England's Lee Westwood feels he is in position to challenge for the Open title after a second-round 70 took him to one under par at the halfway stage.
Westwood is five shots behind leader Sergio Garcia
"I am delighted. You can only play yourself out of the tournament the first two days and I am right in there," said the 34-year-old.
"Anything under par, or even one over, is in contention.
"With the weather and the challenges of the last few holes almost anyone who makes the cut comes into contention."
For the second day running Westwood's score was aided by an eagle.
On Thursday he sunk a 185-yard five iron on the 15th and he followed that up with a drive, two iron and 15-foot putt for an eagle on the 514-yard 13th in round two.
Westwood was joined in the clubhouse on one under by Scotland's Alistair Forsyth, who carded a second-round 71.
He again performed steadily on the back nine and finished with pars on Carnoustie's notoriously difficult last four holes.
He said: "Finishing strongly yesterday helped me - once you get past the 14th you'd jump at four pars.
There is a lot of golf left in this tournament
"It's been good. There are a lot of people shouting on the Scottish guys.
"It's not a course to attack. I've just been aiming to play for pars, trying to take the trouble out of the way and pick up some birdies.
"I had a couple of practice games with Paul Lawrie. You can learn all the time on this course, with all the little breaks and the greens.
"I've played the course a lot but I'm still learning - it's a tough course but a very fair test of golf."
Padraig Harrington was nicely placed on two under after 17 holes of his second round, but double-bogeyed the last to end up on level par.
The Dubliner, who had started the day four shots behind overnight leader Sergio Garcia, twice moved up to three under but bogeys at the 10th and the 15th pegged him back.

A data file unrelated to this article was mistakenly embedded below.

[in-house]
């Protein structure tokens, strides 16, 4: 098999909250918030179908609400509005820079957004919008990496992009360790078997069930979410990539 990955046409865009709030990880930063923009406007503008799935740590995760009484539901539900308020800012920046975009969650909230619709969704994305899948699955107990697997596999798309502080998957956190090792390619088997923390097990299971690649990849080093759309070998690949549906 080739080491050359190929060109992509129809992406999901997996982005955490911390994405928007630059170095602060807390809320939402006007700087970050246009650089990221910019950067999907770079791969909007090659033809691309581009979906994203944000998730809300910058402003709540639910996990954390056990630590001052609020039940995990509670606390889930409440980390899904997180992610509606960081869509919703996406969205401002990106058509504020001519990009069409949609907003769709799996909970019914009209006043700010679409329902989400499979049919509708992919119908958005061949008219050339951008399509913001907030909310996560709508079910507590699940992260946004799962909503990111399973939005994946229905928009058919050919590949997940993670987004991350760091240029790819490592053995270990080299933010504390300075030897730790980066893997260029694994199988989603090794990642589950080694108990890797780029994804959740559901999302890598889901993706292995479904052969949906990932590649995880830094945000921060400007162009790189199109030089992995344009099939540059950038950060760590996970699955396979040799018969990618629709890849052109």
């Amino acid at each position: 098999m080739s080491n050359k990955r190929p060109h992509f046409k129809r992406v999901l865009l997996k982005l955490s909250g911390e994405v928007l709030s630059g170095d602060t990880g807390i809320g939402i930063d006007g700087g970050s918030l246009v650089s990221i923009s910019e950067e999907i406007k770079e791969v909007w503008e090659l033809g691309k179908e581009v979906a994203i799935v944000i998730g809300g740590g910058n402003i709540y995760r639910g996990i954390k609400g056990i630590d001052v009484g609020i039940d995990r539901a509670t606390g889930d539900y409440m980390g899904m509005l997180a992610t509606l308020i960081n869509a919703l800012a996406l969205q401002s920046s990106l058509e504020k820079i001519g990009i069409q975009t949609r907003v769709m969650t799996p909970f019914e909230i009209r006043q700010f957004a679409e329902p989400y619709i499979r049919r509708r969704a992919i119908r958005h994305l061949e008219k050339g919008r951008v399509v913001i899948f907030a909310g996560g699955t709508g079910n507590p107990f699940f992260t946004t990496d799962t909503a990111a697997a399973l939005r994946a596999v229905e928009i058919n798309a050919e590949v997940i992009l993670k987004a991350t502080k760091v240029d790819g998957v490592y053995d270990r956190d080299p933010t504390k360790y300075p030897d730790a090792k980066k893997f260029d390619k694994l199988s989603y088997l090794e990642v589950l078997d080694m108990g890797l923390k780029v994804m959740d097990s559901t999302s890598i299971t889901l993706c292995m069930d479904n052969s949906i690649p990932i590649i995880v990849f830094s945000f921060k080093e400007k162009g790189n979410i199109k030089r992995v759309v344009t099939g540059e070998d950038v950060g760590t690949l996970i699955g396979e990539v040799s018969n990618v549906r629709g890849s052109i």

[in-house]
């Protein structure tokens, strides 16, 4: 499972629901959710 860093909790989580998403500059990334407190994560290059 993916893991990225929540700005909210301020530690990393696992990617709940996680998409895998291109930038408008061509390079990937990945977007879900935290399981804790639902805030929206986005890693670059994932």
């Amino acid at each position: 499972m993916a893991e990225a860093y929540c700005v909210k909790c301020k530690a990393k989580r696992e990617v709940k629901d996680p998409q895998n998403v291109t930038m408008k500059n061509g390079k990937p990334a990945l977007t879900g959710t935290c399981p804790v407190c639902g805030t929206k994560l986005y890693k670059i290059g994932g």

And he three putted from 12 feet on the final green to leave him off the pace.
"I don't think the last hole will affect the outcome of my tournament," he said. "It's a disappointing finish, but it's easy to take six down the last, so it's not out of the blue.
"There are still 36 holes to go and I probably would have taken level par before the start. I have just got to play my own game - there is a lot of golf left in this tournament.
"Maybe I will be more aggressive being level par."
Paul Broadhurst joined Harrington on level par at the halfway stage after a second successive 71.
Ireland's Paul McGinley could not repeat his opening day performance, but his second round 75 means he is within striking distance going into the weekend at level par.
Scotland's Ross Bain (two over) and England trio of Nick Dougherty, Paul Casey and Justin Rose (all three over) all safely booked their place in the weekend's play.
England's Luke Donald was in danger of missing the cut after a 76 put him on four over, but he survived by a whisker.
Donald was five off the overnight leader at the start of the day and picked up a birdie at the second to go two under.
But he double bogeyed the 3rd after finding a bunker and three-putting and triple bogeyed the 6th after pulling his drive out of bounds, which Donald blamed on the noise of a club going into the bag of a playing partner.
He dropped another shot at the 10th, then birdied three of the next four holes, but undid that by losing a ball in the bush for another double bogey on the 15th and bogeyed the short 16th.
"I came back well, so I'm disappointed with the finish and this score is not what I wanted," he said. "But I have to believe I can shoot a couple of 66s."
And Donald refused to blame his partner for the distraction at the 6th, saying: "It was just bad timing. These things happen - it was not on purpose."
Former winner Sandy Lyle, Brian Davis, Jon Bevan, David Howell, Mark Foster and Ian Poulter also finished on four over to make the third round.